The Wireless Industry Partnership (WIP) launched its online portal Tuesday to connect wireless companies and venture capitalists to speed development of mobile technology.
The partnership, which has 148 members, 25 developers and 12 VCs, connects clients via the WIPConnector directory and its e-mail component.
WIP Chief Executive Officer Caroline Lewko said the directory will leverage the patchwork wireless industry, which, according to Insight Research Corporation’s 2006 Telecommunications Industry Review, will reach US$1 trillion by 2010.
“The wireless industry continues to be highly segmented, dealing with disparate technologies, platforms and operating systems, a variety of regulatory environments, a lack of standards and a host of other issues,” Lewko said.
“Each part of the wireless industry value chain—from ideas, to developers, to venture capital—and distribution channels are represented, with members including large companies such as Ericsson, Navteq and Nortel and many smaller startups.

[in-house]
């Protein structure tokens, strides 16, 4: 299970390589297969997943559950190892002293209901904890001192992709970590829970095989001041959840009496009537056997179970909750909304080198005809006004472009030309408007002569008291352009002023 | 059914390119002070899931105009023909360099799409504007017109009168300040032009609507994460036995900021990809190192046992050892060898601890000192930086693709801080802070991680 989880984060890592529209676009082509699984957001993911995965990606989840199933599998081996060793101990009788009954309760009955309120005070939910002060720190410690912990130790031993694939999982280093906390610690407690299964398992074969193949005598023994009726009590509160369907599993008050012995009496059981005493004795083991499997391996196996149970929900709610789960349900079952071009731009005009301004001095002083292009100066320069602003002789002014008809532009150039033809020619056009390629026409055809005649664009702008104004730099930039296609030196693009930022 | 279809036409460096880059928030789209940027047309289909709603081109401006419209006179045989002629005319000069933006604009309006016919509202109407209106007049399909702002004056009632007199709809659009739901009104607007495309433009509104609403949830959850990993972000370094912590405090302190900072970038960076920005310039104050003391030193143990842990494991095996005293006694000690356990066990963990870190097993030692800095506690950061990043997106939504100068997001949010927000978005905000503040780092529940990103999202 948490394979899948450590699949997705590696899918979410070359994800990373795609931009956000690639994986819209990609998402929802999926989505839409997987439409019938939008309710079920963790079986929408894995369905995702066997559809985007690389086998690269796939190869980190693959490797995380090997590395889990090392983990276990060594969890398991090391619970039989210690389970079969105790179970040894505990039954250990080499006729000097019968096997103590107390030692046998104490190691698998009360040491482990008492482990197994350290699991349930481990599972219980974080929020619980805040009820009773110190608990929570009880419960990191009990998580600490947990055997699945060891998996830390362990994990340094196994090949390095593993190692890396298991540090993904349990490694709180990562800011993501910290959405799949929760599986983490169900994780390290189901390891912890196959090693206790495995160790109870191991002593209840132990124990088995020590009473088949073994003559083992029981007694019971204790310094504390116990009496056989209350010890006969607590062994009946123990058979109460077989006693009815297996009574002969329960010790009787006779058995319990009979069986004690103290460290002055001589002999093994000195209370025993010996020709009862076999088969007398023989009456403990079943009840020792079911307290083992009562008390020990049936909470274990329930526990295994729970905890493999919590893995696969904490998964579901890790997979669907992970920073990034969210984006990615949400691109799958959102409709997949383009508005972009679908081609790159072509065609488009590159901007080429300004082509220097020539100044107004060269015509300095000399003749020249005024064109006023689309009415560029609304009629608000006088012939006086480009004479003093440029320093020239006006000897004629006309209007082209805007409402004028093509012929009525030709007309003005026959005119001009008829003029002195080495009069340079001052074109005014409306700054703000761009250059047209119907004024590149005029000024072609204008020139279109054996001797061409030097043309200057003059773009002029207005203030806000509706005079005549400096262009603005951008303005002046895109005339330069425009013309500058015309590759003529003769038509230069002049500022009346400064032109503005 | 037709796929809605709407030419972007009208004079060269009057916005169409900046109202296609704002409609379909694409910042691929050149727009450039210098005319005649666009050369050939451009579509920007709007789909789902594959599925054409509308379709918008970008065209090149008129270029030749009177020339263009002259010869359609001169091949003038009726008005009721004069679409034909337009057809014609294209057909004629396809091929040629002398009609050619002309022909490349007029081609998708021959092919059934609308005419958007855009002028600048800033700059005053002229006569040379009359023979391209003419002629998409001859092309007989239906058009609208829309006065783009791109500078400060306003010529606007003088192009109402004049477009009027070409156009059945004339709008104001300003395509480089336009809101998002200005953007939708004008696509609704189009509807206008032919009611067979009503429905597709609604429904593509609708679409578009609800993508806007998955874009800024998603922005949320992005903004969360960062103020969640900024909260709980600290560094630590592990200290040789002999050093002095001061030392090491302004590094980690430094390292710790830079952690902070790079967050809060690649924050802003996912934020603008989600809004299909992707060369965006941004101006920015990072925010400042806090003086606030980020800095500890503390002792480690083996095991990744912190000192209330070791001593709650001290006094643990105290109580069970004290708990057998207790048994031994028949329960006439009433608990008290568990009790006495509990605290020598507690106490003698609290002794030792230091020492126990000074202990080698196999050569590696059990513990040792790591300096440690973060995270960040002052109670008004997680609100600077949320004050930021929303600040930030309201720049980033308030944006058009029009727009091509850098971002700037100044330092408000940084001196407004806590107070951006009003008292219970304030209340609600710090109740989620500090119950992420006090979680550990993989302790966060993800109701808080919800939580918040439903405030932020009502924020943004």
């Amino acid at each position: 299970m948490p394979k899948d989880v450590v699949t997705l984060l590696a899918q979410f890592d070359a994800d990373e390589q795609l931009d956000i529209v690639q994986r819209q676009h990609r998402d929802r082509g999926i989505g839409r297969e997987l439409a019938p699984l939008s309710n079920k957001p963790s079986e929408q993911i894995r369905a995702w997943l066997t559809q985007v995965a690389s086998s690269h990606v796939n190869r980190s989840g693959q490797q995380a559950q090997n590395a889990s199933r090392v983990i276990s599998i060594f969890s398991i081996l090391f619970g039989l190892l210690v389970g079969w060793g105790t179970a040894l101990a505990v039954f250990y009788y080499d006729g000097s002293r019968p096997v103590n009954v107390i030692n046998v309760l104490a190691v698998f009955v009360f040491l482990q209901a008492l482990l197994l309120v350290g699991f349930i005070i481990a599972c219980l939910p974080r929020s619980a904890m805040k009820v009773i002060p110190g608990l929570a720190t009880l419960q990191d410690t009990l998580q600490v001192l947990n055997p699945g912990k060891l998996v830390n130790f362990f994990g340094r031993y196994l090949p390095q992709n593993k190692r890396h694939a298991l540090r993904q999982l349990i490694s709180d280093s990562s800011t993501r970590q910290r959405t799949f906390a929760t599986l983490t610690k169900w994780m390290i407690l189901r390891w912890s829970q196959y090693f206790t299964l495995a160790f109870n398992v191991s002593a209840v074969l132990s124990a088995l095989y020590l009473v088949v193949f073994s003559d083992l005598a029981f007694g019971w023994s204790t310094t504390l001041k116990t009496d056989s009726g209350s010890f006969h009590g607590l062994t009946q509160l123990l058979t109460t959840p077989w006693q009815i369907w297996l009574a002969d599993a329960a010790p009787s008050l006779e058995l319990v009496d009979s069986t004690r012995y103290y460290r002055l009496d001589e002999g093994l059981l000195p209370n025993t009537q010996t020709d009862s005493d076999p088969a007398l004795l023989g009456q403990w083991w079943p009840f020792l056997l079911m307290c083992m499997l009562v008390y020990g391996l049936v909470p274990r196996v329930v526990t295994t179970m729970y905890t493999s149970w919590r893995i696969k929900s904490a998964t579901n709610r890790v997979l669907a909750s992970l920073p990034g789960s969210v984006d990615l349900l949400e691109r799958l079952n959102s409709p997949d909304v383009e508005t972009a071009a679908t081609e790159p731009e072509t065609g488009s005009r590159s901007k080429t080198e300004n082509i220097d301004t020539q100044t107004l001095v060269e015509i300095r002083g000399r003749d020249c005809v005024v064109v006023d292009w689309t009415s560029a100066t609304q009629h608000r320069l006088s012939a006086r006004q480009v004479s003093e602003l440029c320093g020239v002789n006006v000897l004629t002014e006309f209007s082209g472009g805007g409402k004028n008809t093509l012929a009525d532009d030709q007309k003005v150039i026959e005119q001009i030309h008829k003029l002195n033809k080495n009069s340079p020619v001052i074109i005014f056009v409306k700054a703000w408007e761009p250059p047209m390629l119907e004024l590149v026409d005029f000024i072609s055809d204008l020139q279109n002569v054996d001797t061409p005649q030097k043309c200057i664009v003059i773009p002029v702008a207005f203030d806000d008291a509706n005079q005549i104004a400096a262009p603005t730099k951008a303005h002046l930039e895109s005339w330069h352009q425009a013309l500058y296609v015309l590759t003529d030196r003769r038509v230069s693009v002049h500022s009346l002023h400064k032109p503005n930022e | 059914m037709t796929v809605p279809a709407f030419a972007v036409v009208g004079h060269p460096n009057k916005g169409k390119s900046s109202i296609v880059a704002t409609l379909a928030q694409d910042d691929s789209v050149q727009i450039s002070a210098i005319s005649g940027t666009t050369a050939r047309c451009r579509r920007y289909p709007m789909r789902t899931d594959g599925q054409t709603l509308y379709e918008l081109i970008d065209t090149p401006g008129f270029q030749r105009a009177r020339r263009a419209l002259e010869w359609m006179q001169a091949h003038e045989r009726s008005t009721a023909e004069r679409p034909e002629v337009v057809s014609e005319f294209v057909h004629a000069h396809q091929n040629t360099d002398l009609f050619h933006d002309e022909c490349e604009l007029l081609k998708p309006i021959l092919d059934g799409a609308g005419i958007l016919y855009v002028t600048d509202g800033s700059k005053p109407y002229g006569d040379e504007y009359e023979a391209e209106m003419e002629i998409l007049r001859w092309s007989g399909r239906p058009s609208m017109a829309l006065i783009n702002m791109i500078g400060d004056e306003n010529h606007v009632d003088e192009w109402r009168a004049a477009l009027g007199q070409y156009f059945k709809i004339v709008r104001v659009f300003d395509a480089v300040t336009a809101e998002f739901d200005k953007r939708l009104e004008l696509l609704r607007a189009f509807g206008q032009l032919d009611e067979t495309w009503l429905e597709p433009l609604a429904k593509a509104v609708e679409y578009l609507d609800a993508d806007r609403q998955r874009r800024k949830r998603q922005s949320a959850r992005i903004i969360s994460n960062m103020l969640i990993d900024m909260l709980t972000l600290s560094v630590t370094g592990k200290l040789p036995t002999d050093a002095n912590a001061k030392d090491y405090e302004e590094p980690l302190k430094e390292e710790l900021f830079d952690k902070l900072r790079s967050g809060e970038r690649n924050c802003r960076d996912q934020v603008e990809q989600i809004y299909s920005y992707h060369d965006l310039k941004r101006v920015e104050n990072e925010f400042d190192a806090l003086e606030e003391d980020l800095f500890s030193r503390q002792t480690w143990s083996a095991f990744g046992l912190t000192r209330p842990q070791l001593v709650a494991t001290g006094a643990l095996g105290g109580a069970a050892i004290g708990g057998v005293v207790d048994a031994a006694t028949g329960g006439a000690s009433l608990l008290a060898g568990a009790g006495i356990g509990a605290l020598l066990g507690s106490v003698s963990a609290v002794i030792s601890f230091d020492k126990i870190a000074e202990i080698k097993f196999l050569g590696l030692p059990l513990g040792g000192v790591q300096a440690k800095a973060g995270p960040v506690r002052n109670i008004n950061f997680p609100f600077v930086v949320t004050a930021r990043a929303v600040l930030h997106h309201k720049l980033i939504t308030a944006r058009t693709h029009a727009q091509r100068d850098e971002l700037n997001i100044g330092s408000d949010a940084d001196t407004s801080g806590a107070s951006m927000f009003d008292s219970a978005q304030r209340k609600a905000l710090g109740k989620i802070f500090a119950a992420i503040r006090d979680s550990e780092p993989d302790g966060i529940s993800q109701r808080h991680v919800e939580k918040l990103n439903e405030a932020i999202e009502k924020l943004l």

“WIP links developers to programs for technical information and support for the creation of new applications, provides a directory for members to quickly identify and contact the right people to network such as those developing technologies within specific market niches, and allows access to market intelligence and directory of industry groups and organizations.”
WIP’s membership outside Australia extends across Canada, America, India, Ukraine, the United Kingdom, Germany and Spain with its partner network including the MX Alliance in Scotland, the Ottawa Wireless Cluster, and the Wireless Innovation Network of British Columbia.
Gary Hewett, chief software architect at WIP member Technical Magic, said the directory increases the company’s global visibility.
“Membership in WIP offers us a highly cost-effective way to increase the global visibility and awareness of Technical Magic and helps us collect valuable market data, while the WIPConnector directory has quickly plugged our expanding company into the broader wireless community,” Hewett said.
-Darren Pauli, Computerworld Australia
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